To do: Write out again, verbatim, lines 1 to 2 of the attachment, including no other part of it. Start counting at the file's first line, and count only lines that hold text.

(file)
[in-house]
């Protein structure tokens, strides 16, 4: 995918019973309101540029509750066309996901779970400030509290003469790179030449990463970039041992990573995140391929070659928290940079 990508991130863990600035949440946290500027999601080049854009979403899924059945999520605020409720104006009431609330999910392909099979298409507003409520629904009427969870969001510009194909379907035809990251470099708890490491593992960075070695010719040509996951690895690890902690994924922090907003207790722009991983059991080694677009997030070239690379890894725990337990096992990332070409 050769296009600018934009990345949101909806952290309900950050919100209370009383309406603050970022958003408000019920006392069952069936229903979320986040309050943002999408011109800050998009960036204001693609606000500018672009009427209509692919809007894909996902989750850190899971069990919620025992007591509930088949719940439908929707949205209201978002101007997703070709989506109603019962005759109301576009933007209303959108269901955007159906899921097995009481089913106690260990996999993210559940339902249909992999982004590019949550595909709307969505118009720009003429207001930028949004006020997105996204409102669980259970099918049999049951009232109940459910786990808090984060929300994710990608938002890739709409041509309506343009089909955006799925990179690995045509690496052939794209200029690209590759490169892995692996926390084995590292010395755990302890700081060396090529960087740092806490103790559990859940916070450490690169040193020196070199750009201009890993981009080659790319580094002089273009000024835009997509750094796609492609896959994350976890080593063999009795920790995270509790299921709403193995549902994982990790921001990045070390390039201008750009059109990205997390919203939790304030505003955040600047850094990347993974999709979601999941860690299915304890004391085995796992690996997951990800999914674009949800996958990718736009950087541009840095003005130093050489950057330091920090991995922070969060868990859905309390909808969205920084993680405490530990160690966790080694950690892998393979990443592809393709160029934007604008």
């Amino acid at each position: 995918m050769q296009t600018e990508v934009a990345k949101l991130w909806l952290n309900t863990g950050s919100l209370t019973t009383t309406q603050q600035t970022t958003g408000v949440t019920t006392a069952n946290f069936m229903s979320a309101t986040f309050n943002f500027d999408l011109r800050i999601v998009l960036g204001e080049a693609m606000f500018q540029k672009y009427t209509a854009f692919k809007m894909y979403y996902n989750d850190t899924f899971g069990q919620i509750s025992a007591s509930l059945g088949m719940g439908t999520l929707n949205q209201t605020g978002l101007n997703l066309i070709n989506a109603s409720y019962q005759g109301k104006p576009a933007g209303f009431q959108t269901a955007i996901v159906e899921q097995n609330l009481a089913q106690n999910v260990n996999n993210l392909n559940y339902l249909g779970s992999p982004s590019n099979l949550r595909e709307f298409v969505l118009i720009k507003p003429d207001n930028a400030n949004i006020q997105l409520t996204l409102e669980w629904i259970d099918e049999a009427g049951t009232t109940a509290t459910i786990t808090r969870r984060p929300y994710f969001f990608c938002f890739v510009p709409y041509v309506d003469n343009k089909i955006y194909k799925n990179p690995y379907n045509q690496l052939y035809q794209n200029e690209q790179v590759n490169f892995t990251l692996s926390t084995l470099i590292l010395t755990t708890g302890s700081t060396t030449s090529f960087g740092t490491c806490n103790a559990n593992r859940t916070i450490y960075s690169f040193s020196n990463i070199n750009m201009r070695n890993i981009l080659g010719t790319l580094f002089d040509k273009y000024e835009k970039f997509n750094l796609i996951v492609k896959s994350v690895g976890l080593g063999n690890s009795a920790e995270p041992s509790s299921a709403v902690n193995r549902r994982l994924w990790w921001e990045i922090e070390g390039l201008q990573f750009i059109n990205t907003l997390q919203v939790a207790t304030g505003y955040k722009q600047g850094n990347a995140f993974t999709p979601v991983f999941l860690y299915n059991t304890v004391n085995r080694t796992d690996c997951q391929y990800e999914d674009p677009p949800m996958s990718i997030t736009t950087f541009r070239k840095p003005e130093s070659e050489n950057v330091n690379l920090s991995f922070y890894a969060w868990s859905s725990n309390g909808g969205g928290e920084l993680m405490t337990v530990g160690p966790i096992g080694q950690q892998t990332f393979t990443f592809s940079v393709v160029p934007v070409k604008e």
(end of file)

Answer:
[in-house]
């Protein structure tokens, strides 16, 4: 995918019973309101540029509750066309996901779970400030509290003469790179030449990463970039041992990573995140391929070659928290940079 990508991130863990600035949440946290500027999601080049854009979403899924059945999520605020409720104006009431609330999910392909099979298409507003409520629904009427969870969001510009194909379907035809990251470099708890490491593992960075070695010719040509996951690895690890902690994924922090907003207790722009991983059991080694677009997030070239690379890894725990337990096992990332070409 050769296009600018934009990345949101909806952290309900950050919100209370009383309406603050970022958003408000019920006392069952069936229903979320986040309050943002999408011109800050998009960036204001693609606000500018672009009427209509692919809007894909996902989750850190899971069990919620025992007591509930088949719940439908929707949205209201978002101007997703070709989506109603019962005759109301576009933007209303959108269901955007159906899921097995009481089913106690260990996999993210559940339902249909992999982004590019949550595909709307969505118009720009003429207001930028949004006020997105996204409102669980259970099918049999049951009232109940459910786990808090984060929300994710990608938002890739709409041509309506343009089909955006799925990179690995045509690496052939794209200029690209590759490169892995692996926390084995590292010395755990302890700081060396090529960087740092806490103790559990859940916070450490690169040193020196070199750009201009890993981009080659790319580094002089273009000024835009997509750094796609492609896959994350976890080593063999009795920790995270509790299921709403193995549902994982990790921001990045070390390039201008750009059109990205997390919203939790304030505003955040600047850094990347993974999709979601999941860690299915304890004391085995796992690996997951990800999914674009949800996958990718736009950087541009840095003005130093050489950057330091920090991995922070969060868990859905309390909808969205920084993680405490530990160690966790080694950690892998393979990443592809393709160029934007604008």